When: August 30 2009


Where: Dungarvan, Ireland

Distance: 160km, 100km and 50km



With scenic lanes, challenging climbs and wonderful views, plus a chance to meet the man himself, the Sean Kelly sportive is well worth the effort

Words Maria David



Starting and finishing in the seaside market town of Dungarvan, the Sean Kelly Tour of Waterford, now in its third year is very popular, with 3,000 riders this year.

With a 160km, 100km and 50km family ride all starting at sea level there was a good choice of routes. Choosing the160km route took the cyclist on a circuit of the Comeragh Mountains and included the quiet lanes which the legendary rider trained on.



From Dungarvan the riders headed North to Kelly’s home town of Carrick on Suir, not without facing the early challenge of the 20 per cent ramp on Seskin Hill.




british cyclo sportive, 2009, sean kelly sportive

From there, the course then followed the river West to the quaint town of Clonmel and then returned to Dungarvan via the infamous climbs of Powers the Pot, Máma Road and the much feared Mahon Falls.



With gradients along the route tougher than many continental cyclosportives, the Kelly is a serious challenge. It basically uses Kelly’s old training roads, not only did he start the ride, but he rode in the peloton, constantly filtering up and down it so that people had the chance to ride alongside him. Kelly welcomed the finishers, autographed certificates and galantly posed with fans for photos.



With the Waterford County Council on board with the event made it easy to have six feed stations, all of which were brimming with refreshments.  Two indoor feed stations full of chairs and tables provided a bolt-hole for those caught in the odd shower.

At the finish line riders were rewarded with a generous goody bag, capping a great day of cycling for all.



british cyclo sportive, 2009, sean kelly sportive

The organiser
 – Johnny Brunnock


“We put on these events to get more people outdoors and we are really pleased by the turn-out this year. A few hundred people even signed up on the day despite the weather forecast.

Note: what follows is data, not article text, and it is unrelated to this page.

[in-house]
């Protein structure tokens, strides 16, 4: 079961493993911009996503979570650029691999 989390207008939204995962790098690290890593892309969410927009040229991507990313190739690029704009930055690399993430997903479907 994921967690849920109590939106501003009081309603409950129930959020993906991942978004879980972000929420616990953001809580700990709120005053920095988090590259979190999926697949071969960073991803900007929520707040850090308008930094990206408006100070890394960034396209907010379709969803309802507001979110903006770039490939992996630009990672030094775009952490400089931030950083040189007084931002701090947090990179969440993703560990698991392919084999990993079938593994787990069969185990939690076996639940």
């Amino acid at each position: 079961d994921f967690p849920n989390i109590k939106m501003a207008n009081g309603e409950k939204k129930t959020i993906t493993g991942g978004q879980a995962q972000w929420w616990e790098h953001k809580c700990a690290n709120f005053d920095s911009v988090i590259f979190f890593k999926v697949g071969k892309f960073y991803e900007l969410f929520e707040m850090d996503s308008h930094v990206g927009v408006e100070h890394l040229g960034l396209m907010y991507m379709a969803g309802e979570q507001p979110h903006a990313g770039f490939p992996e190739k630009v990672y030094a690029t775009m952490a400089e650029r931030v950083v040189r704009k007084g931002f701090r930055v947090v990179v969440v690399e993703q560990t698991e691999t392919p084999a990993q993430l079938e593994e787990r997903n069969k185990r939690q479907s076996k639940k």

”We are lucky to have so many volunteers getting involved, and thanks to them we could provide enough marshals and cope with the deluge of riders at the feed stations. We have had a lot of positive feedback about the event.



Sean Kelly

Waterford County Council and Waterford Sports Partnership have done a great job in organising this. We designed the routes so that there is something for everyone – challenge rides and a family ride. The three routes now have permanent signs so people can ride them any time.
”We want people to be able to socialise on this ride, so we set up chairs and tables at the feed stations. That’s also why I like to go out and meet the riders during and after the event.”


british cyclo sportive, 2009, sean kelly sportive

Sportive Sound Bites

Una May

Age: over 40

Lives: Celbridge, County Kildare

Ride time 6hrs 45, 160km


The scale of the event was amazing. Having very little experience of group riding I found it a bit daunting initially, but later I got the hang of it and benefited from a couple of lovely tows! I enjoyed the challenge of the climbs, but mentally lost it after the last one, up Máma. The final 25k were very long. I’m looking forward to doing it next year with a bit more training under my belt.



John Casey

Age: 42

Lives: Tramore, County Waterford

Ride time 5hrs 25, 160km